Essex Boys Review
Essex Boys was marketed as a sort of "Lock Stock" wideboy movie. Since it is actually a downbeat and gritty thriller based on fact that was probably a mistake; it certainly didn't make me eager to see it. More's the pity, because this is an intelligent and atmospheric account of the infamous Rettendon Range Rover murders which took place some years ago. Considering how awful most British crime movies are at the moment, it's quite a compliment to say that this one is genuinely watchable even if it's nothing special.
The story is told through the eyes of Billy (Creed-Miles), a teenager who is working as a casual taxi driver and errand boy for Mr D.(Wilkinson), a minor gangster and friend of Jason Lock (Bean), a psychotic mobster who has just come out of prison. Billy becomes Jason's driver and witness to his various acts of brutal violence; beating the grass who sent him down and burning his face with acid, and throwing a rival thug through the top window of his flashy casino. Billy is initially fascinated but then appalled by Jason's behaviour as he becomes more deeply involved in the world of drugs and violence.
To the director, Terry Winsor's credit, he refuses to glamourise the violence perpetrated by Jason. He's a vile thug who beats his wife, rapes his girlfriend and then casually proceeds to betray anyone who makes the mistake of trusting him. The film shows the attractions of this lifestyle but also, without flinching, the human debris left along the way. In this respect, the character of Lisa (Kingston), Jason's wife, is pivotal. Kingston gives a superb performance as the bloodied, beaten down woman who eventually turns to devastating effect during the climax. One scene in particular, where, having discovered her husband shagging his girlfriend in a shed, she is beaten by Jason and kneels in the mud screaming defiance, is a truly powerful moment. She's the only rounded character in the film. Billy remains a rather tedious innocent on the sidelines with a moronic commentary that spells out things we already know; Sean Bean's Jason is genuinely scary but stays on one note throughout the film; and Mr D remains something of an enigma. Tom Wilkinson underplays the character impressively but doesn't manage to convince us of his underlying ruthlessness.
The doom-laden atmosphere is effective, enhanced by the use of location filming in Essex during the winter. I could have done without Colin Towns's pulsating music score though which is entirely designed to get the audience nervous about what's about to happen. The violence is graphic but fairly brief; a torture scene is thankfully curtailed and fast cutting keeps us from seeing the exact results of Jason's impromptu cosmetic surgery. I don't know how close to truth the film is but it doesn't sensationalise too much and the narrative accumulates a genuine power during the second half when the plot gets going. The problem is that it all feels rather parochial and it looks like a TV Movie - which is what it is essentially since it is a Granada Films production. There are moments when it transcends these limitations, usually when the splendid Alex Kingston is on screen, but otherwise it's a perfectly watchable example of a film which is always competent but not exactly essential viewing.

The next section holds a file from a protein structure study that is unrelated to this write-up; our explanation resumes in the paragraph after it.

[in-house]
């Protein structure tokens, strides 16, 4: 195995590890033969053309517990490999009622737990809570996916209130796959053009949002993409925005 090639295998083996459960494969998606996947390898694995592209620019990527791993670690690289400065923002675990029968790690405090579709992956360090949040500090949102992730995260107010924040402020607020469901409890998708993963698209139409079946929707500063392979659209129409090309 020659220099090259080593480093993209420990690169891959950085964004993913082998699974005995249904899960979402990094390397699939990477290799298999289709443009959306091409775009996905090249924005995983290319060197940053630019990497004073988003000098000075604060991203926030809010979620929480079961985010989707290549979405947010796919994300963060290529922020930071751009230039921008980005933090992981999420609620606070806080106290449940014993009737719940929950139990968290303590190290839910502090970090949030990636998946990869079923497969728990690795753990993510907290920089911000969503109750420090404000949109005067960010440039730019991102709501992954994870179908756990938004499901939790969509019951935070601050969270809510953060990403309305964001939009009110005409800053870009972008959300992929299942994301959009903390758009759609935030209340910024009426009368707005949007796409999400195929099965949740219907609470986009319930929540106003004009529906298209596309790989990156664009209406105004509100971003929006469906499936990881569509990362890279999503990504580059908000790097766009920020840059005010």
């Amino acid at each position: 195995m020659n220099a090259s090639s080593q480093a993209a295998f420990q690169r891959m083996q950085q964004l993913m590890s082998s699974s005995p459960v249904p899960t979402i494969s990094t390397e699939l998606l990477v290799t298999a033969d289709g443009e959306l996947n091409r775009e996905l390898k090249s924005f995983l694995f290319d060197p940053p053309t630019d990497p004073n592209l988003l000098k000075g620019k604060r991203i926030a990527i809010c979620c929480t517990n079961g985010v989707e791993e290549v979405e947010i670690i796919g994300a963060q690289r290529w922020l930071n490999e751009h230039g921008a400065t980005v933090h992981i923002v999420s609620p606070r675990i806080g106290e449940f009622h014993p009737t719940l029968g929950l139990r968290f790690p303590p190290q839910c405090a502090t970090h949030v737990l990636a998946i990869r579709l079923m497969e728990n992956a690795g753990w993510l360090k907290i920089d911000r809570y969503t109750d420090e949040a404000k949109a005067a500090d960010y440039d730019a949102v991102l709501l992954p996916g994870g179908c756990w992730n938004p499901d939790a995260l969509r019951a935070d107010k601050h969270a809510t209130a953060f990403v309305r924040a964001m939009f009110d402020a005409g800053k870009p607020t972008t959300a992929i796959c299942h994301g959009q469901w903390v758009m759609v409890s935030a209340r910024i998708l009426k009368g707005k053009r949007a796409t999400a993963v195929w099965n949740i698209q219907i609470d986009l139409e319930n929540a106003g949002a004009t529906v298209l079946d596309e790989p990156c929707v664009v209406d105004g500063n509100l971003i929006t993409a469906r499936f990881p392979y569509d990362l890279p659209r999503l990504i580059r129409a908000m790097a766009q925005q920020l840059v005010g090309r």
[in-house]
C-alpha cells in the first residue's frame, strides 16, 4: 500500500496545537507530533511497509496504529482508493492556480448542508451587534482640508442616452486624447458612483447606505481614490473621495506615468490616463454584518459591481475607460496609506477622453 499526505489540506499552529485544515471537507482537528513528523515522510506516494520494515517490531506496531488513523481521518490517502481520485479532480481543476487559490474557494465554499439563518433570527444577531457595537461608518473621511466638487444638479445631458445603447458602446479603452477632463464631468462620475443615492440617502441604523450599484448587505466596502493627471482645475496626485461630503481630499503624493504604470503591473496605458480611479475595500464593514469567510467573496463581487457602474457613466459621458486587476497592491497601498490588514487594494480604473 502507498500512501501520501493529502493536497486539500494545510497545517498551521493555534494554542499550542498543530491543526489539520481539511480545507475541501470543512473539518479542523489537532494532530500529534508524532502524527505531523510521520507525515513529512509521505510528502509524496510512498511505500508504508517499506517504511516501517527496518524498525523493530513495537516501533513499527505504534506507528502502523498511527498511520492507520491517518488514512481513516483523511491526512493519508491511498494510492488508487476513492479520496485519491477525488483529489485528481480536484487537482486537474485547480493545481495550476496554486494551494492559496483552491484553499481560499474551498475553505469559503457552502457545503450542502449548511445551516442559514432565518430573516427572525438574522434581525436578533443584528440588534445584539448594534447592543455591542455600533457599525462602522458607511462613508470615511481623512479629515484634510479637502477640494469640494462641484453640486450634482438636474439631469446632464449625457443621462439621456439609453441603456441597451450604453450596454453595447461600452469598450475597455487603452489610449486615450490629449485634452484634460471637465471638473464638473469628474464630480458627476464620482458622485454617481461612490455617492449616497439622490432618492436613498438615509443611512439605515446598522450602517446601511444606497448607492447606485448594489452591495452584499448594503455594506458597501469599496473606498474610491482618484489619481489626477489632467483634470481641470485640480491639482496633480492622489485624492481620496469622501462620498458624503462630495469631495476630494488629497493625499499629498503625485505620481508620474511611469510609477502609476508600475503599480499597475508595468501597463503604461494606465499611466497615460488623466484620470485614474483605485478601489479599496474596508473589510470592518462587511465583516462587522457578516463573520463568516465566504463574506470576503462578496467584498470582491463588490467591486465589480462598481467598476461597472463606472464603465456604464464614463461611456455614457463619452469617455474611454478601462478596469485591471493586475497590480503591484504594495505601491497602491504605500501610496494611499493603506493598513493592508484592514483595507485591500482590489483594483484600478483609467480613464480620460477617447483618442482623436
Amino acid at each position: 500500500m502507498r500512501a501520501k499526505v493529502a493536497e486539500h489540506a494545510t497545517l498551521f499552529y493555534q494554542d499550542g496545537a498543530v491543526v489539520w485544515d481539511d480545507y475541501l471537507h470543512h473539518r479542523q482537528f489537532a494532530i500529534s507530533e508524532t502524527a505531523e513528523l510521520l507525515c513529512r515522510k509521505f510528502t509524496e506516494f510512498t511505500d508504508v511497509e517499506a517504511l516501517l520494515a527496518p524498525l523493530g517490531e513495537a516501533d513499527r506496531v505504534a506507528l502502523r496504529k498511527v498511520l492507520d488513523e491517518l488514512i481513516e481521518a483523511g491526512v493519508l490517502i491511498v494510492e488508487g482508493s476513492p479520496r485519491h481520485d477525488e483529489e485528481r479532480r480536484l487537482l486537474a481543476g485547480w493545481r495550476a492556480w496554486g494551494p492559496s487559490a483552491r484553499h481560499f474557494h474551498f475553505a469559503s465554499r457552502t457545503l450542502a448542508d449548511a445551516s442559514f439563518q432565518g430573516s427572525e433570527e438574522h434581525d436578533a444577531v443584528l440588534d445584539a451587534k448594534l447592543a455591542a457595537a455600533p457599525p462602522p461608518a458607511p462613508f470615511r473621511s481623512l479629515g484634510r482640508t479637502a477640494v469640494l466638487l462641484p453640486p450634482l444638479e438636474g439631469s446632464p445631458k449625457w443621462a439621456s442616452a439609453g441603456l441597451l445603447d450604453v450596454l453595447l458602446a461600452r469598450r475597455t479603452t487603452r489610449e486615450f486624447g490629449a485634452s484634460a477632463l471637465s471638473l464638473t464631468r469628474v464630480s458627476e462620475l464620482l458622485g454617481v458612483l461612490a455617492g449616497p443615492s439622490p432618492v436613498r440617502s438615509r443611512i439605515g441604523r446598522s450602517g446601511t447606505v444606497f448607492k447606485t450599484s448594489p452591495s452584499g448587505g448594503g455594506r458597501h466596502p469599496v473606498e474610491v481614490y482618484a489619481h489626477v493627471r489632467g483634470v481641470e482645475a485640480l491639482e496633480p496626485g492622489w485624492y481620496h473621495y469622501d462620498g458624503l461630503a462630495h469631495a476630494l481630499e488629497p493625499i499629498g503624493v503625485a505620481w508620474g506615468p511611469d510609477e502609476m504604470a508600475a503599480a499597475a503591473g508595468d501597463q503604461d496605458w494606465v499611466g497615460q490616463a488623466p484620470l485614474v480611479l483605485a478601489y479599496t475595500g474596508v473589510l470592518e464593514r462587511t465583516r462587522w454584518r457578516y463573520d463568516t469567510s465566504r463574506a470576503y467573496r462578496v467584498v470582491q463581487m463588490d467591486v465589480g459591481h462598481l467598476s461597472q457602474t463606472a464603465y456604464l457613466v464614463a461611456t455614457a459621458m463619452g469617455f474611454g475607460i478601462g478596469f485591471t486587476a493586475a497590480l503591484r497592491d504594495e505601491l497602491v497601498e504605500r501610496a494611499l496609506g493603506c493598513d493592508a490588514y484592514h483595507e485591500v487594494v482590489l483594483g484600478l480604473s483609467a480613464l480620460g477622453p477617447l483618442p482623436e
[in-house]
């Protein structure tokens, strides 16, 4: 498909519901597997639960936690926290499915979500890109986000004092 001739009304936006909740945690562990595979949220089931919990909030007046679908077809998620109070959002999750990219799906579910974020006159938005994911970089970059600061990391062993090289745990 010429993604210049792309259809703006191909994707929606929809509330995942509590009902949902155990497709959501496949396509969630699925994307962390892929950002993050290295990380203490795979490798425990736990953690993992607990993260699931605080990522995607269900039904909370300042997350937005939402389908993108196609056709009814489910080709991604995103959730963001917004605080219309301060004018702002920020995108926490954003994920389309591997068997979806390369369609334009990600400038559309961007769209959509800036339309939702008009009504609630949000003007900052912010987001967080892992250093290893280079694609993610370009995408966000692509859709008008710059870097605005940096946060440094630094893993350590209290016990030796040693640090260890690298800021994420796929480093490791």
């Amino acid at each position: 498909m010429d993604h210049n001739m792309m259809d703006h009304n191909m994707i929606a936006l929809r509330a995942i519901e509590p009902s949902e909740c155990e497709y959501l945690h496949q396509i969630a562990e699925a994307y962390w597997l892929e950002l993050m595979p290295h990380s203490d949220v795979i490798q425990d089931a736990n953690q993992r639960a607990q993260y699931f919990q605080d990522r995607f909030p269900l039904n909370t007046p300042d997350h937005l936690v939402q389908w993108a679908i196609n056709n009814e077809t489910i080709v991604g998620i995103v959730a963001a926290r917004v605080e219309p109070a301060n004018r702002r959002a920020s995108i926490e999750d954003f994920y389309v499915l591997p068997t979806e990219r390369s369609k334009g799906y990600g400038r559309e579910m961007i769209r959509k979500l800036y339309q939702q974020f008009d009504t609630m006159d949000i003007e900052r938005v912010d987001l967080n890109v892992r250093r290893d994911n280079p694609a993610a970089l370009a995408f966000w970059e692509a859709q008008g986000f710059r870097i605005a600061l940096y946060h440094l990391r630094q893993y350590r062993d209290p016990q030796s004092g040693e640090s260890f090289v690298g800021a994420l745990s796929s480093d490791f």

This is a Pathe release and I had expected a good transfer which would compensate for the dearth of extras. Unfortunatly, the picture quality is poor and the soundtrack isn't much better.
This may be just a fault of the check disc I was sent but the picture quality of this DVD is disappointing. For a start, the 1.85:1 transfer in non-anamorphic which doesn't help matters. Quite apart from a generally washed-out appearance and weak colours, there is a considerable amount of artifacting which mars many of the night scenes. There is also a softness to the picture which results in a lack of detail. I can't believe this is the best that was possible with the material to hand.
The soundtrack is a 5.1 track but since there is little surround information and almost nothing from the rear speakers, it sounds more like a straight stereo track. The music tends to dominate the soundtrack.
The only extra is a theatrical trailer which is nothing special. There are 16 chapter stops and the main menu is backed by the increasingly irksome score.
I enjoyed Essex Boys more than I had expected to; it's certainly an improvement on the thousands of other British crime dramas released in the wake of Lock Stock. However, the DVD release is disappointing and I can't really recommend it.